Au­to­mo­biles, car parts mak­ers speed up SEE TOP 100 track, Da­cia first to the fin­ish line

Over the past years the au­to­mo­tive industry has been steadily ex­pand­ing its pres­ence in the SEE TOP 100 rank­ing. Af­ter a break­through in 2013, when it ended up as the fourth big­gest industry in the re­gion, it is firm­ing its po­si­tions with the car mak­ers in this year's edi­tion post­ing 8.0 bil­lion euro in com­bined rev­enues. The com­bi­na­tion of low pro­duc­tion costs, skilled work­force and a suit­able lo­ca­tion that en­ables ac­cess to strate­gic mar­kets has spurred its growth.

Five au­to­mo­bile mak­ers, three man­u­fac­tur­ers of car parts and two rub­ber and rub­ber prod­ucts mak­ers, whose core busi­ness is man­u­fac­tur­ing of car tires, made it into this year's edi­tion of the SEE TOP 100 rank­ing. One of the two car tire mak­ers, Ro­ma­nia's Con­ti­nen­tal Au­to­mo­tive Prod­ucts, is also among the most prof­itable com­pa­nies in the re­gion with a 21% re­turn on rev­enue.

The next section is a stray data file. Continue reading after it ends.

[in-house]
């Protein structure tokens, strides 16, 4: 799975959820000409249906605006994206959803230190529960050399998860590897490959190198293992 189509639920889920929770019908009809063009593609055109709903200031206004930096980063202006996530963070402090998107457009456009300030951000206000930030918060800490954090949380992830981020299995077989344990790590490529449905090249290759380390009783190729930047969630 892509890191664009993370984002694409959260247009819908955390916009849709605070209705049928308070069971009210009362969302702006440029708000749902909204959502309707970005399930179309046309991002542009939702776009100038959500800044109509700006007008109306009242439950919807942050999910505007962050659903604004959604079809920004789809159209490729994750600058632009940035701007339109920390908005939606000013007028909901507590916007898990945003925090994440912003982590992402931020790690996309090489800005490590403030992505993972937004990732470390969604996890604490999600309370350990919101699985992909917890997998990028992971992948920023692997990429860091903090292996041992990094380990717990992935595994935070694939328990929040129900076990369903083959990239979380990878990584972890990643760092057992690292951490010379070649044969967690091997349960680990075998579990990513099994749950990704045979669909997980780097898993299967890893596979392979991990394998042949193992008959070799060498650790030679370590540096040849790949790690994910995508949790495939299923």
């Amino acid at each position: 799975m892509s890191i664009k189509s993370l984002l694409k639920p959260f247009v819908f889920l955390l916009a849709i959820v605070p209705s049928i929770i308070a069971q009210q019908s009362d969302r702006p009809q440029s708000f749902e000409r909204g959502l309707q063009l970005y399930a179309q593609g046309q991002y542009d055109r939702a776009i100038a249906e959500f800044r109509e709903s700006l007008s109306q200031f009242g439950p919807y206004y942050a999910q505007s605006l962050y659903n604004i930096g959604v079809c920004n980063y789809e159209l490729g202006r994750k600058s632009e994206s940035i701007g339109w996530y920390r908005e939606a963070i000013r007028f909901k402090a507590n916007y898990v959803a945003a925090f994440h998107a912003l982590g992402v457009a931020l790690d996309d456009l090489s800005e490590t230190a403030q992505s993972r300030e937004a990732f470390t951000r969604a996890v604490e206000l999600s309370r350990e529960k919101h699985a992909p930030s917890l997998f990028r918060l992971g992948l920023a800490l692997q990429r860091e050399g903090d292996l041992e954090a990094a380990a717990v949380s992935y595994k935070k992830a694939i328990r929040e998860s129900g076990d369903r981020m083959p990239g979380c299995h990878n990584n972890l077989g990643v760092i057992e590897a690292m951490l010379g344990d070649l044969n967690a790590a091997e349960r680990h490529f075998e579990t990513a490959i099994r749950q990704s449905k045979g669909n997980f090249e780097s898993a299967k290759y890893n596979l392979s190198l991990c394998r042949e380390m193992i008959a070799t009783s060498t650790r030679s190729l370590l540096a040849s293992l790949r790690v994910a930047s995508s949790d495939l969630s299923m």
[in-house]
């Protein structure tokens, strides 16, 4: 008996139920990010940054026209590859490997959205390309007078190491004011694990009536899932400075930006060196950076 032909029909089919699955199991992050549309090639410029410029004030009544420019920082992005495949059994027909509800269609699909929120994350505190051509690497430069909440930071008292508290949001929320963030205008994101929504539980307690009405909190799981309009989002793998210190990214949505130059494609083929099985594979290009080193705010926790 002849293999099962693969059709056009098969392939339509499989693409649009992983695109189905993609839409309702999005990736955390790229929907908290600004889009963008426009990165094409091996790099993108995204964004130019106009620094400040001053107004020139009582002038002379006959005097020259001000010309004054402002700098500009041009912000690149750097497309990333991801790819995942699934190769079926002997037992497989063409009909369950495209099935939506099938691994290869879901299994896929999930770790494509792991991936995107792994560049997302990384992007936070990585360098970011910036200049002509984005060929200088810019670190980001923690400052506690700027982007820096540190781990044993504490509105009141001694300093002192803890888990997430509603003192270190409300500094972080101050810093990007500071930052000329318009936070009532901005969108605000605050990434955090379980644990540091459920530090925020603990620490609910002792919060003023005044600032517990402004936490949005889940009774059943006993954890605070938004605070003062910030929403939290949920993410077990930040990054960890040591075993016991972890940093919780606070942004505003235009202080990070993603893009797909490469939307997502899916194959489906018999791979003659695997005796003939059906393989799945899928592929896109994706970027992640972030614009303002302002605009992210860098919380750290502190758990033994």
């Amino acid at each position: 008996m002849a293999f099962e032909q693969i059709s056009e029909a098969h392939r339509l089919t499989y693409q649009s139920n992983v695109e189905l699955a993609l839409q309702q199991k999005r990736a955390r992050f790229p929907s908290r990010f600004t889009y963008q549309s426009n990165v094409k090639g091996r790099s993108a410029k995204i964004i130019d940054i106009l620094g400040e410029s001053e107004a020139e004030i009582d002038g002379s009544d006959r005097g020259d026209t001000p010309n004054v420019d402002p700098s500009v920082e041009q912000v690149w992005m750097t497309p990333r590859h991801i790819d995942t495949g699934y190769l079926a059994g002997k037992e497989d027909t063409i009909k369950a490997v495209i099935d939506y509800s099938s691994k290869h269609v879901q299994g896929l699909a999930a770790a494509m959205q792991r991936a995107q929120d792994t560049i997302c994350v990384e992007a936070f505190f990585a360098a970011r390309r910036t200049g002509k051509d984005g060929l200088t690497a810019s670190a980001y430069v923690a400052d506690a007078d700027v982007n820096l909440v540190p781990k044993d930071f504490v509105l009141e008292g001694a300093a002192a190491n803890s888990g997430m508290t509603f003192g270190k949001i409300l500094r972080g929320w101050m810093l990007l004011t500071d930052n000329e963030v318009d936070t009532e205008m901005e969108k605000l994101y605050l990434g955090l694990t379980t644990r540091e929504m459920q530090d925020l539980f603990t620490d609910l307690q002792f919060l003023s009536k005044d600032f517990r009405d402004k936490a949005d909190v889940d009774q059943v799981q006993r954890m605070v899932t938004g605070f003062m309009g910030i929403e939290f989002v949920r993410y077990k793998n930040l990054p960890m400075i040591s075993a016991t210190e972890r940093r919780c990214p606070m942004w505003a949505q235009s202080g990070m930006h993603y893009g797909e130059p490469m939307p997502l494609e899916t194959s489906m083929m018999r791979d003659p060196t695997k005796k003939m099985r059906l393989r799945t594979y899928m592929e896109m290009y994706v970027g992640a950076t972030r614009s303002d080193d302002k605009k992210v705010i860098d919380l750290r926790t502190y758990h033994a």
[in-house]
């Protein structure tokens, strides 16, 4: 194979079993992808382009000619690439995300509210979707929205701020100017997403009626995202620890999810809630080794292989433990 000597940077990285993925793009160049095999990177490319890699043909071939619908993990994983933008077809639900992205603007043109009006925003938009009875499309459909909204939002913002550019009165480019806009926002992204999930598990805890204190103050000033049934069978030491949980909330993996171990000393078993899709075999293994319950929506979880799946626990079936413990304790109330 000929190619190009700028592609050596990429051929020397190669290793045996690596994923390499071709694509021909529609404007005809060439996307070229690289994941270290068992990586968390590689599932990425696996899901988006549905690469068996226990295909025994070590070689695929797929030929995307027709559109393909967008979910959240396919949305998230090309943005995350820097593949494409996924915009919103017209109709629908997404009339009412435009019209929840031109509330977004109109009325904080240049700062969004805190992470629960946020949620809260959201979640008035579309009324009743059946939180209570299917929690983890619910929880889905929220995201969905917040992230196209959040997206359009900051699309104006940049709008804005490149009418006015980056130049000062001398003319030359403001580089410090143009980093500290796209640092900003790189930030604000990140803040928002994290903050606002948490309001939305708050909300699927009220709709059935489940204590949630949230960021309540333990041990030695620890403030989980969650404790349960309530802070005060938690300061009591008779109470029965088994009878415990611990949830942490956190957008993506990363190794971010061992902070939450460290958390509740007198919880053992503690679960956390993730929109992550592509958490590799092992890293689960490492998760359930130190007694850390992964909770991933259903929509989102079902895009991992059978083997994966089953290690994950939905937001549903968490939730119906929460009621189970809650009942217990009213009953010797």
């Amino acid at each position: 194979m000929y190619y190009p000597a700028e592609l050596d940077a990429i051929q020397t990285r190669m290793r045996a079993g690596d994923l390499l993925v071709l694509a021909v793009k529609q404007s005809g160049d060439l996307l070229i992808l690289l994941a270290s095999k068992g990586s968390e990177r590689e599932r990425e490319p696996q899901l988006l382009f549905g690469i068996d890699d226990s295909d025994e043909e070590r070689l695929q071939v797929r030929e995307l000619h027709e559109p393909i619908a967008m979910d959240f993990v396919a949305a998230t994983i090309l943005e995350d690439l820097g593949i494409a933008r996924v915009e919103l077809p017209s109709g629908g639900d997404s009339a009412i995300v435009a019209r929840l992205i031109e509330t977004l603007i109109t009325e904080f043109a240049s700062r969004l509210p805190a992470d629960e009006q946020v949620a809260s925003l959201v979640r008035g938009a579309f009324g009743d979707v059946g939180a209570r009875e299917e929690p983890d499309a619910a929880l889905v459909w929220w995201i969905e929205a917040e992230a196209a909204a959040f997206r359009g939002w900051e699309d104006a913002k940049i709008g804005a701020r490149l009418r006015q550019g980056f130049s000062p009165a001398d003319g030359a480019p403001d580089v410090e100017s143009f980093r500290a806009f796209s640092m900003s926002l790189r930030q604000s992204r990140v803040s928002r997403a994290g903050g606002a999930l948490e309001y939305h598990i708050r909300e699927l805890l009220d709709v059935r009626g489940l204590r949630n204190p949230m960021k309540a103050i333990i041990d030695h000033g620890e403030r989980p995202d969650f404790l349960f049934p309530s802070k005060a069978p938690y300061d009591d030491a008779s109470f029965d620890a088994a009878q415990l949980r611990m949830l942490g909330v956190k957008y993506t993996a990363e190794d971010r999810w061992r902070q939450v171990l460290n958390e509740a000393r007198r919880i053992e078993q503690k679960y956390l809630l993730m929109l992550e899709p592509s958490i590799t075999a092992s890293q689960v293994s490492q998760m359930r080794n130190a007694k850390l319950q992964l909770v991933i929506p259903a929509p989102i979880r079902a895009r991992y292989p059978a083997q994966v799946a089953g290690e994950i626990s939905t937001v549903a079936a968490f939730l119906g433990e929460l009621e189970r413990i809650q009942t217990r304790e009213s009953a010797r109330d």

It should be noted here that one of the big car mak­ers in the re­gion, FCA Sr­bija, for­merly FIAT Au­to­mo­bili Sr­bija, had not pub­lished its fi­nan­cial re­sults for 2014 by the time this pub­li­ca­tion went to print, which is why it was not in­cluded in the rank­ings, dis­tort­ing the over­all pic­ture.

The industry's top per­former is Ro­ma­nian car maker Au­to­mo­bile Da­cia, a unit of France's Re­nault, which has over­taken OMV Petrom as the big­gest com­pany in SEE. In 2014 its

net profit rose 10% to 82.9 mil­lion euro, as its turnover edged up 2.2% to 4.25 bil­lion euro. World­wide sales of Re­nault un­der its Da­cia brand rose 19% to 511,465 ve­hi­cles in 2014. As of the end of June 2015 Da­cia's sales in Ro­ma­nia to­taled 18,369 units, up by more than 25% year-on-year, giv­ing the com­pany grounds to ex­pect a record-high full-year sales re­sult.

En­ergy com­pa­nies lose ground, main­tain dom­i­nance